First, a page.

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'We will fix it': Warwick Theatre, MET adjust show plans as they work to rebuild after fire

Warwick Theatre works to rebuild as the show must go on
Posted at 5:32 AM, Feb 29, 2024

KANSAS CITY, Mo. — In the early morning hours of Feb. 7, the historic Warwick Theatre caught fire. The back portion of the building was damaged significantly inside, along with props, costumes and office space.

The fire cost the Metropolitan Ensemble Theatre company a rehearsal and performance space just weeks out from the opening night of its next play, Joe Turner's Come and Gone.

Wednesday, producing artistic director Karen Paisley sifted through the racks of costumes she was trying to save. Many are damaged with smoke, singed or have plastic hangers melted into the fabric. Paisley said she has done loads of laundry to preserve 20 years' worth of memories and valuable items.

“Costumes sound like a silly thing. Except for me. They were worn by people I love and actors and artists who made incredible performances in those things," said Paisley. "Also, the financial loss of 20 years collecting an amazing collection of costumes that was being used by a lot of people in town."

Her theatre company was immediately taken in by a local church following the fire so they could continue rehearsals until Paisley found a temporary home at Westport Presbyterian. That is where they are now rehearsing and will perform the next play. The show will go on, but with one less week of performances meaning less ticket sale revenue.

"We employ more than 100 different artists every year and that means somebody's car payment. You know, it's somebody's daycare. You know, most artists are not wealthy. So if we fail, they get hurt. And that just can't happen," said Paisley.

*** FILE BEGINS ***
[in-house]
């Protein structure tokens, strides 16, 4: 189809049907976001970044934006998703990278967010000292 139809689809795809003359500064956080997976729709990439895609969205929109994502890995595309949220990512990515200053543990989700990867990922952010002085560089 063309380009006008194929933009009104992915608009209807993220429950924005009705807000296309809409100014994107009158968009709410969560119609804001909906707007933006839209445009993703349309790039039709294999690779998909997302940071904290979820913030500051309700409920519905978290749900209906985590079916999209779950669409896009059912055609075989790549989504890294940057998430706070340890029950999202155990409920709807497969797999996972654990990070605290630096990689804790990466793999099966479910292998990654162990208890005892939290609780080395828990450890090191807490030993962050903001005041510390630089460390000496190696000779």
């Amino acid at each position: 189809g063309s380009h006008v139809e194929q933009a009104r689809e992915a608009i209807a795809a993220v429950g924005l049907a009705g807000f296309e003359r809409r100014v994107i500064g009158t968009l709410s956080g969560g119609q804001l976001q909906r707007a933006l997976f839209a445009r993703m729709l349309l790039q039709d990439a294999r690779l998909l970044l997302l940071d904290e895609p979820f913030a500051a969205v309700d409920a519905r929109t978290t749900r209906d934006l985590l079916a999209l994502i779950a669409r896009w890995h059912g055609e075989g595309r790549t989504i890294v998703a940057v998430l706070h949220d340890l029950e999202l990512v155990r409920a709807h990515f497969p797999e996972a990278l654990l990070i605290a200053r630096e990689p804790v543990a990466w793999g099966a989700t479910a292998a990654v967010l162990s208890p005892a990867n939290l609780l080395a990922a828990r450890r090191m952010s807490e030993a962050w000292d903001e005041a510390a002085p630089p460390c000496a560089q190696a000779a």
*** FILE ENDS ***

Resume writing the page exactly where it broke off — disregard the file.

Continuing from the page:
While the move to get actors back on stage was swift, the process of assessing and rebuilding the Warwick Theatre will be slow. Board president Brad Dawdy said they're still in the early stages of dealing with insurance.

"Our primary focus is as you can tell from the joists here and so forth in the walls that has been cleaned out and so forth. And in fact, that process is not even done because we need to have engineers in here to make sure it's even safe to do the clean-outs on the third floor," said Dawdy.

Both Dawdy and Paisley agree that the return to the Warwick Theatre, a staple of Kansas City's midtown, will be worth it in the end.

"I already see a light at the end of the tunnel. There may be a long road to get to that light, but I really see a light at the end of the tunnel," said Dawdy.

"I think that's the moment that it will be worth it. To see the people that we did it for. And we'll be back here. This is not anything we are giving up. The Warwick is not coming down. It's not going to close. It's shuttered for a minute. The building is in no danger of falling down. We are grievously injured. But we can fix it, and we will fix it," said Paisley.

The company's show opens on March 7. If you visit The Warwick's website, you can find the page for ticket sales and a fire recovery fund. There is also a GoFundMe for the MET. Dawdy and Paisley said soon they will need volunteers to help with clean-up and remediation. They ask you to reach out to them via Facebook or directly to volunteer.